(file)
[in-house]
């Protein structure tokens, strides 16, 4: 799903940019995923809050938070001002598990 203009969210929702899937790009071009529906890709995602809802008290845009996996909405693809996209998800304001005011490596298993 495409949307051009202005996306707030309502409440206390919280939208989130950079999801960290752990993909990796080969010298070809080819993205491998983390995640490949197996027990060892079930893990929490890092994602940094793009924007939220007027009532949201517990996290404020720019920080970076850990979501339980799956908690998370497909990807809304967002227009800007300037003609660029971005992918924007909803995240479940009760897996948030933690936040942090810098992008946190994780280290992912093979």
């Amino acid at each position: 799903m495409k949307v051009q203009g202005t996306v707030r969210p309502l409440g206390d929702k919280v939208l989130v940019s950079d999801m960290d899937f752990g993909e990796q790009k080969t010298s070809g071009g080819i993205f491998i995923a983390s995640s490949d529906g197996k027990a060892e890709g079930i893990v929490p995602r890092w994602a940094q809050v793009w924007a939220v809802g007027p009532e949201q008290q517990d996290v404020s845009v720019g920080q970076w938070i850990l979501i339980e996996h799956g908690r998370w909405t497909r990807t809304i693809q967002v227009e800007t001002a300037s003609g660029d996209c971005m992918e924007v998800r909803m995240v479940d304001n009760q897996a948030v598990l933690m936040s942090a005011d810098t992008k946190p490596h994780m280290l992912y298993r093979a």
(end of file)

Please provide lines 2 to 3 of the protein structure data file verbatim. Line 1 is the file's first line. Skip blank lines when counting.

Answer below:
């Protein structure tokens, strides 16, 4: 799903940019995923809050938070001002598990 203009969210929702899937790009071009529906890709995602809802008290845009996996909405693809996209998800304001005011490596298993 495409949307051009202005996306707030309502409440206390919280939208989130950079999801960290752990993909990796080969010298070809080819993205491998983390995640490949197996027990060892079930893990929490890092994602940094793009924007939220007027009532949201517990996290404020720019920080970076850990979501339980799956908690998370497909990807809304967002227009800007300037003609660029971005992918924007909803995240479940009760897996948030933690936040942090810098992008946190994780280290992912093979």
């Amino acid at each position: 799903m495409k949307v051009q203009g202005t996306v707030r969210p309502l409440g206390d929702k919280v939208l989130v940019s950079d999801m960290d899937f752990g993909e990796q790009k080969t010298s070809g071009g080819i993205f491998i995923a983390s995640s490949d529906g197996k027990a060892e890709g079930i893990v929490p995602r890092w994602a940094q809050v793009w924007a939220v809802g007027p009532e949201q008290q517990d996290v404020s845009v720019g920080q970076w938070i850990l979501i339980e996996h799956g908690r998370w909405t497909r990807t809304i693809q967002v227009e800007t001002a300037s003609g660029d996209c971005m992918e924007v998800r909803m995240v479940d304001n009760q897996a948030v598990l933690m936040s942090a005011d810098t992008k946190p490596h994780m280290l992912y298993r093979a």